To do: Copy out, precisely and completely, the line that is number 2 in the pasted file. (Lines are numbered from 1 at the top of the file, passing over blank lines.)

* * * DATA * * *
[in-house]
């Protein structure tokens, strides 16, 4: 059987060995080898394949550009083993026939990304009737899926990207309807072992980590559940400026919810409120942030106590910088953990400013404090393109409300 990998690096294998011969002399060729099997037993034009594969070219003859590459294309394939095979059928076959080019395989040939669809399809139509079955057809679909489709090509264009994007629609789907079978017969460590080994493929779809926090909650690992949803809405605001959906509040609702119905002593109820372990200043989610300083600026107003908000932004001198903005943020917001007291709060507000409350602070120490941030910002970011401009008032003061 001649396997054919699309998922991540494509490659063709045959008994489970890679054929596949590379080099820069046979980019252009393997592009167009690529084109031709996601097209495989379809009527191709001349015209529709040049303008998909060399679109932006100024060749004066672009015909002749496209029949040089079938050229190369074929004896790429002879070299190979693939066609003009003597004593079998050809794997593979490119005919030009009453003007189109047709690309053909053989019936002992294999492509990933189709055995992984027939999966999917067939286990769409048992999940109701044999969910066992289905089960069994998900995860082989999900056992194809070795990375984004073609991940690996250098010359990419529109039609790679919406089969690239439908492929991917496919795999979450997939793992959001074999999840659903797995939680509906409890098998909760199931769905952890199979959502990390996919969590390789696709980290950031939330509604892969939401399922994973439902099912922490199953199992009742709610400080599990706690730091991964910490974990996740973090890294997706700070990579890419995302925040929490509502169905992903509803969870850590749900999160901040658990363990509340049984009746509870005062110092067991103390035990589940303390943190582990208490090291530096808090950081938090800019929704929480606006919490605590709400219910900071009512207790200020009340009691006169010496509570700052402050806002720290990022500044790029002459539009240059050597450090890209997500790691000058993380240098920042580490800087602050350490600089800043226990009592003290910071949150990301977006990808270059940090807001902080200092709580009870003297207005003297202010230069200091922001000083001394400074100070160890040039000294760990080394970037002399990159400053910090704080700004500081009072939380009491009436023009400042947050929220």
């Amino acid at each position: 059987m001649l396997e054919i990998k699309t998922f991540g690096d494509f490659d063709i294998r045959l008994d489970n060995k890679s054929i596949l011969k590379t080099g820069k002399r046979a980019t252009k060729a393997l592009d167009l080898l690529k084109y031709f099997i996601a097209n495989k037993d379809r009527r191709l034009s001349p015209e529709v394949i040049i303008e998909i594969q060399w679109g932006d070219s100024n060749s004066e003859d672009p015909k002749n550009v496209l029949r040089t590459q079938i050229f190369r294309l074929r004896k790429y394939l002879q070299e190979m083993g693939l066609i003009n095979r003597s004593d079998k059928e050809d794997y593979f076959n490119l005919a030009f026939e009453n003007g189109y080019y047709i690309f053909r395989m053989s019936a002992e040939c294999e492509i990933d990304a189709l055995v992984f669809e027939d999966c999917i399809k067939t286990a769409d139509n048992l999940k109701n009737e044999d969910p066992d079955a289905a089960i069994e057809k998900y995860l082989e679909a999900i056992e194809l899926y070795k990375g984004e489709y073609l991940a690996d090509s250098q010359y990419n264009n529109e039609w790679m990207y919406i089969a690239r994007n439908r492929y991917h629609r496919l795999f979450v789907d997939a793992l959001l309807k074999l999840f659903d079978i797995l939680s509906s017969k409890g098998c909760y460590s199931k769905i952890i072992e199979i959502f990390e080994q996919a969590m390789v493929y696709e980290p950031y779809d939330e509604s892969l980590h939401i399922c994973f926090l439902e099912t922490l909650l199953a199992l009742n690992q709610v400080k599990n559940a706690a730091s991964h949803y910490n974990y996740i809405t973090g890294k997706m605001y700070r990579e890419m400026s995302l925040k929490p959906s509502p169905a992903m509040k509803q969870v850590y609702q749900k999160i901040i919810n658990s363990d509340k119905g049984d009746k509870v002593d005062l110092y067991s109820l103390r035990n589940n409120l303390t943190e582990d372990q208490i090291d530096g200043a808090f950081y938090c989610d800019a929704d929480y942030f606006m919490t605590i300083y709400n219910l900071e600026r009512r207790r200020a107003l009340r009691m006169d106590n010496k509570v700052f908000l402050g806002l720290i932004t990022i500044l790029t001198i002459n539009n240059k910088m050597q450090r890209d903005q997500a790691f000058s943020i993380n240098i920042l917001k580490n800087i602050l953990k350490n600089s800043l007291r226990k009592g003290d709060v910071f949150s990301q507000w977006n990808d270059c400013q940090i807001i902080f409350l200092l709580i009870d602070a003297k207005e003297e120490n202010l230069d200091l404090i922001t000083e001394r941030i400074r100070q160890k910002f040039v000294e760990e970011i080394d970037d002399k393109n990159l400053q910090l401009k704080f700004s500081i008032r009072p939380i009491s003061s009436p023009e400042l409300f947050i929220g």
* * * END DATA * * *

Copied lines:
């Protein structure tokens, strides 16, 4: 059987060995080898394949550009083993026939990304009737899926990207309807072992980590559940400026919810409120942030106590910088953990400013404090393109409300 990998690096294998011969002399060729099997037993034009594969070219003859590459294309394939095979059928076959080019395989040939669809399809139509079955057809679909489709090509264009994007629609789907079978017969460590080994493929779809926090909650690992949803809405605001959906509040609702119905002593109820372990200043989610300083600026107003908000932004001198903005943020917001007291709060507000409350602070120490941030910002970011401009008032003061 001649396997054919699309998922991540494509490659063709045959008994489970890679054929596949590379080099820069046979980019252009393997592009167009690529084109031709996601097209495989379809009527191709001349015209529709040049303008998909060399679109932006100024060749004066672009015909002749496209029949040089079938050229190369074929004896790429002879070299190979693939066609003009003597004593079998050809794997593979490119005919030009009453003007189109047709690309053909053989019936002992294999492509990933189709055995992984027939999966999917067939286990769409048992999940109701044999969910066992289905089960069994998900995860082989999900056992194809070795990375984004073609991940690996250098010359990419529109039609790679919406089969690239439908492929991917496919795999979450997939793992959001074999999840659903797995939680509906409890098998909760199931769905952890199979959502990390996919969590390789696709980290950031939330509604892969939401399922994973439902099912922490199953199992009742709610400080599990706690730091991964910490974990996740973090890294997706700070990579890419995302925040929490509502169905992903509803969870850590749900999160901040658990363990509340049984009746509870005062110092067991103390035990589940303390943190582990208490090291530096808090950081938090800019929704929480606006919490605590709400219910900071009512207790200020009340009691006169010496509570700052402050806002720290990022500044790029002459539009240059050597450090890209997500790691000058993380240098920042580490800087602050350490600089800043226990009592003290910071949150990301977006990808270059940090807001902080200092709580009870003297207005003297202010230069200091922001000083001394400074100070160890040039000294760990080394970037002399990159400053910090704080700004500081009072939380009491009436023009400042947050929220």